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CONCH Schooner Also described as a brigantine. Trading in South African coastal waters from 1828.
Wrecked in 1847.

  • In 1842 her Master was William BELL and I am indebted to Rosemary Dixon-Smith, his great-great granddaughter, for sending me his narrative (see also CONCH 1828-1847 for full version).
  • CONCH was at Algoa Bay when a colonist, Richard King, made a ten day ride to Grahamstown with the news that rebellious Boers in Natal had blockaded a detachment of the 27th. regiment encamped in Durban.
    William BELL, well aware of the difficult harbour entrance at Port Natal immediately volunteered his ship and services to carry reinforcements there, although his crew were less enthusiastic and pleaded illness until the captain talked of "three dozen each." About 100 men from the 27th. regiment were embarked with some local volunteers and she sailed with a Northwest wind for Port Natal which she reached 13 days later on Friday 24 June.
    The wind obliged them to anchor in the outer road where they could hear firing ashore.
    Meanwhile SOUTHAMPTON (60) Capt. Thomas OGLE, had arrived from Simon's Bay with a portion of the 25th. regiment, and she was anchored near the bar to a buoy laid by CONCH.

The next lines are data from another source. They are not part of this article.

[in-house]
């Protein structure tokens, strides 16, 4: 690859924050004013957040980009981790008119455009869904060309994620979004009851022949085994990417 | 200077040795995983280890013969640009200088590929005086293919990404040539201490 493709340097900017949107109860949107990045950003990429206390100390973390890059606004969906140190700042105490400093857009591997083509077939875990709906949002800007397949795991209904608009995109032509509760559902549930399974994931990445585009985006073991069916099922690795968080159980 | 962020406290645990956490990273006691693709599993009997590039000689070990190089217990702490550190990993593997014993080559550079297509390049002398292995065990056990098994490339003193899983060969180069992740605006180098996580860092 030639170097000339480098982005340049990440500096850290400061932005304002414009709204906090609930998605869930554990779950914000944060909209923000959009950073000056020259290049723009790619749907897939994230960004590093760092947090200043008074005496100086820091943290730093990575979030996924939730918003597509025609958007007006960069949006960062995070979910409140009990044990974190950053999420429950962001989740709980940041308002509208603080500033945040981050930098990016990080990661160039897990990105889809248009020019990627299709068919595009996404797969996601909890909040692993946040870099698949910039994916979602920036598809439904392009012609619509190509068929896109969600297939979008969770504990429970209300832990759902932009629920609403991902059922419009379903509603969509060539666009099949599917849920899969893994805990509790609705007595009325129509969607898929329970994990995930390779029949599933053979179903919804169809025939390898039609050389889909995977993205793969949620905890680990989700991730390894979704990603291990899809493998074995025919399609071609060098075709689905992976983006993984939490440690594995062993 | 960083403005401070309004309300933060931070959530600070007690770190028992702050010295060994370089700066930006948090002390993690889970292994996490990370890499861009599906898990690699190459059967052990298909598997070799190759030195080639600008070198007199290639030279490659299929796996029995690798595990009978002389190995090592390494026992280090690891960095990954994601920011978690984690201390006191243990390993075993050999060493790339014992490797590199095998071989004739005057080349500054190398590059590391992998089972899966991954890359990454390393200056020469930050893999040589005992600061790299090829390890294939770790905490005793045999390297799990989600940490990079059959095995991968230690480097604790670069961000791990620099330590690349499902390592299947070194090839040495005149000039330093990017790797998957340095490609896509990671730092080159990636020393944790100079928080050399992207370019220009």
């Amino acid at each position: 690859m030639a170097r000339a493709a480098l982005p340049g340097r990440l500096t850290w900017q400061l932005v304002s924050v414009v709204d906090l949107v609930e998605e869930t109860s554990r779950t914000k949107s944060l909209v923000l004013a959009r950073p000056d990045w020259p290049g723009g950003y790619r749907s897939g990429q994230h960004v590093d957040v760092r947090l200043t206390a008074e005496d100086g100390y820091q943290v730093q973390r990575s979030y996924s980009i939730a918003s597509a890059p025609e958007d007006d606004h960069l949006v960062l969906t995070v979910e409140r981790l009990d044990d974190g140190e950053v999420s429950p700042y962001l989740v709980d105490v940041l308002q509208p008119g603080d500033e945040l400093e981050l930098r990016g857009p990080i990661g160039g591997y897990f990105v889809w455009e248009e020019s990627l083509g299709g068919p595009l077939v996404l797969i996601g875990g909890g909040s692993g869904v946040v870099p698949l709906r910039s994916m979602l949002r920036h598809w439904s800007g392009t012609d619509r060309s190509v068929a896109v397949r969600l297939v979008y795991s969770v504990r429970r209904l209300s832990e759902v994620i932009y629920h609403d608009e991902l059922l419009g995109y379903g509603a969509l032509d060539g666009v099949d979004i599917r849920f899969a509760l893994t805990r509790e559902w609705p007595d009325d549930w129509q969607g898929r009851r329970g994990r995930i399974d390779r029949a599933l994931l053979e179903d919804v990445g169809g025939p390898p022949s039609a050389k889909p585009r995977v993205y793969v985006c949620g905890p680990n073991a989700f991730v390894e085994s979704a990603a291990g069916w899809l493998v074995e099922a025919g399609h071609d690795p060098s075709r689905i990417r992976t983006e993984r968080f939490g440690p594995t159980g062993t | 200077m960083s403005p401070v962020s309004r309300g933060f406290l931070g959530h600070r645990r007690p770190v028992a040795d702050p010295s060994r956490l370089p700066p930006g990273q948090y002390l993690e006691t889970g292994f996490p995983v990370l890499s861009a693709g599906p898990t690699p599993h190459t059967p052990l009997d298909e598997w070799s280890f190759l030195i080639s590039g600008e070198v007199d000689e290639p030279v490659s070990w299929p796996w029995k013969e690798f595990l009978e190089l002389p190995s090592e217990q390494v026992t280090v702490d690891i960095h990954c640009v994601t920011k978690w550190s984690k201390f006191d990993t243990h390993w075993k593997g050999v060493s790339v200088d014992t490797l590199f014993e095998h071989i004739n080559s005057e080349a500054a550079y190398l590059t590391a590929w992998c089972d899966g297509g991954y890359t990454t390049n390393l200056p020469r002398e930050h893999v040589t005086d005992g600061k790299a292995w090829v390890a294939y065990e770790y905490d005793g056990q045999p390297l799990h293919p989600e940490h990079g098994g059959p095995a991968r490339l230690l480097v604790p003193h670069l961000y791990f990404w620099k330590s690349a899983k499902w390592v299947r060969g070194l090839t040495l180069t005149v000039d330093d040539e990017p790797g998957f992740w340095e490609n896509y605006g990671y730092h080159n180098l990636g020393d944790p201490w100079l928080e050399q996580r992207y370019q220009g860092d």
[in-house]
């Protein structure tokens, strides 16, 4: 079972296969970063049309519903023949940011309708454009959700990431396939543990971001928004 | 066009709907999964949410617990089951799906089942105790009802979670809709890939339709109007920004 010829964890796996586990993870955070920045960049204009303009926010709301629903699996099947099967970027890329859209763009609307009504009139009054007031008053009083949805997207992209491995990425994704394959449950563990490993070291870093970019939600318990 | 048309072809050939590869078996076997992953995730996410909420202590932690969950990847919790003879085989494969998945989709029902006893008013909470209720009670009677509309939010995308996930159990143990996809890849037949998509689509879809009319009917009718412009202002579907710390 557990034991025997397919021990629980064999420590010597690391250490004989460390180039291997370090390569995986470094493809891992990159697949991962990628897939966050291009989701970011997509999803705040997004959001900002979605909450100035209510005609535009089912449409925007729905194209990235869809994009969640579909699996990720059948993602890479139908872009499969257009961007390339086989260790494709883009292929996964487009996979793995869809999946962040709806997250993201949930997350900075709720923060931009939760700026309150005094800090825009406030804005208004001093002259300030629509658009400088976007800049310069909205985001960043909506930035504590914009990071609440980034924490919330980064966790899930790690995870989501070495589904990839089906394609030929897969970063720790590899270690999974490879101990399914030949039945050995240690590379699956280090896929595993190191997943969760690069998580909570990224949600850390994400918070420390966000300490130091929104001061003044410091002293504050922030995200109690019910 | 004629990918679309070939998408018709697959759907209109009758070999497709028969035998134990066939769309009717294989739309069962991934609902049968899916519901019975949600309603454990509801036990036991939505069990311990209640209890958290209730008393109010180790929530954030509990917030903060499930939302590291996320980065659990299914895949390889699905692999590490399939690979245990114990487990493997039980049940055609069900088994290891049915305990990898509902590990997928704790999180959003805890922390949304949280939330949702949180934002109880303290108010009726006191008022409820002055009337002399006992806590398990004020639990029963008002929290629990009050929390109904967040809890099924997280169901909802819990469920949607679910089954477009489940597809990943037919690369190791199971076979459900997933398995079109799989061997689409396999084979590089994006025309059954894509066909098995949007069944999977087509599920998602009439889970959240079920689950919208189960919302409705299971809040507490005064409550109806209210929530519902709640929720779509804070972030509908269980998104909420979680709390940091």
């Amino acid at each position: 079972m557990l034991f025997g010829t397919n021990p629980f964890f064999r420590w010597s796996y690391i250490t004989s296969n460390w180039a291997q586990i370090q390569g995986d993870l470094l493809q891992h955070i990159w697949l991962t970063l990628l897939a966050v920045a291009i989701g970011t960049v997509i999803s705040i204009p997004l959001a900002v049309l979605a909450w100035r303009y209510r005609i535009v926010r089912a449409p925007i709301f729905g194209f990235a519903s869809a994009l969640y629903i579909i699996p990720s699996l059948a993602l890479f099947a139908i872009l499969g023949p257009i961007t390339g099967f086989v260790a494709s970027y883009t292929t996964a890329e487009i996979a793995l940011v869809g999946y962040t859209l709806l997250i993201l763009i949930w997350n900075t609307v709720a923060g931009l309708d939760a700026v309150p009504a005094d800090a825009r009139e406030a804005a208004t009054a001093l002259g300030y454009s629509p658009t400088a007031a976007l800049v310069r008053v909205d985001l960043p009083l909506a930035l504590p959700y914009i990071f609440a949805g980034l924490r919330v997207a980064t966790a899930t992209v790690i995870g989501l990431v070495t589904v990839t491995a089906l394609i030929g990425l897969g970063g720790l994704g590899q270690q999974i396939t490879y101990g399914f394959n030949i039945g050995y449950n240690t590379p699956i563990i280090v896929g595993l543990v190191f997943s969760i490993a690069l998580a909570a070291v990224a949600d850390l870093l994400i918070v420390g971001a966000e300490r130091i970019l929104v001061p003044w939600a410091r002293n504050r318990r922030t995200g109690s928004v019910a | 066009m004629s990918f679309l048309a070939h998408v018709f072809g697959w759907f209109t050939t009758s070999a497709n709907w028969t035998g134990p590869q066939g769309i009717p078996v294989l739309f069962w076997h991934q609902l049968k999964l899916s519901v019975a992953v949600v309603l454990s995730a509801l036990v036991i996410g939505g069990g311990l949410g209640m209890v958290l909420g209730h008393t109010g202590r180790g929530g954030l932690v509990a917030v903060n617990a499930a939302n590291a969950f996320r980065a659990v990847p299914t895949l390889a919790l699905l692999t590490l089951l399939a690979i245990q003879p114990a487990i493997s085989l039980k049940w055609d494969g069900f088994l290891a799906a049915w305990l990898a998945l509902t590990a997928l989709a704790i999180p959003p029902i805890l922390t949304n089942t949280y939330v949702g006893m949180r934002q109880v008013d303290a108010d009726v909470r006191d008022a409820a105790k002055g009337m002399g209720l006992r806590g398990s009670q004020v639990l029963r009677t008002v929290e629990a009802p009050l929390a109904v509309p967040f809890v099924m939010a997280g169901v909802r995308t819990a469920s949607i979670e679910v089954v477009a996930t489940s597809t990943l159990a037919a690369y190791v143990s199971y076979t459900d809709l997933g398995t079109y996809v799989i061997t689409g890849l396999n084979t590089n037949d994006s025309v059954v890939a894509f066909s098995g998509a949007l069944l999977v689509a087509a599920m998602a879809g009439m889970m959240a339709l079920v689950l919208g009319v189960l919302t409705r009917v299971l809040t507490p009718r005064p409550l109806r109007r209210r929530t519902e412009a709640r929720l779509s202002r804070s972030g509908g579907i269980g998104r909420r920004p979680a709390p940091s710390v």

CONCH fired a couple of shells ashore, followed by several from SOUTHAMPTON, before it was decided to land the troops as soon as the tide was high enough.
    With 50 more soldiers on board, CONCH towed the boats, full of soldiers and seamen and with a carronade in the bow of each, into the bay under a covering fire from SOUTHAMPTON.
    A hail of bullets struck CONCH, where the men were hiding behind temporary bulwarks of thin wooden planks and blankets, resulting in a few dead and wounded.
    As soon as the boats touched ground the seamen, armed with cutlasses, were ashore, racing to cut down the rebel flag and replace it with a boat ensign.
    The troops soon disembarked and chased the Boers into the bush.
    The soldiers in the besieged garrison had suffered terribly.
    The only shelter from the hot sun by day and the cold at night was the hides of the horses they had killed for food, the blackened strips of horseflesh were hanging from the broken wagons.
  • William BELL was appointed Port Captain at Natal and remained in this post until he died in 1869.
    CONCH was wrecked at Port St. John's in November 1847 when the wind failed.

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© 1995, 2007 Michael Phillips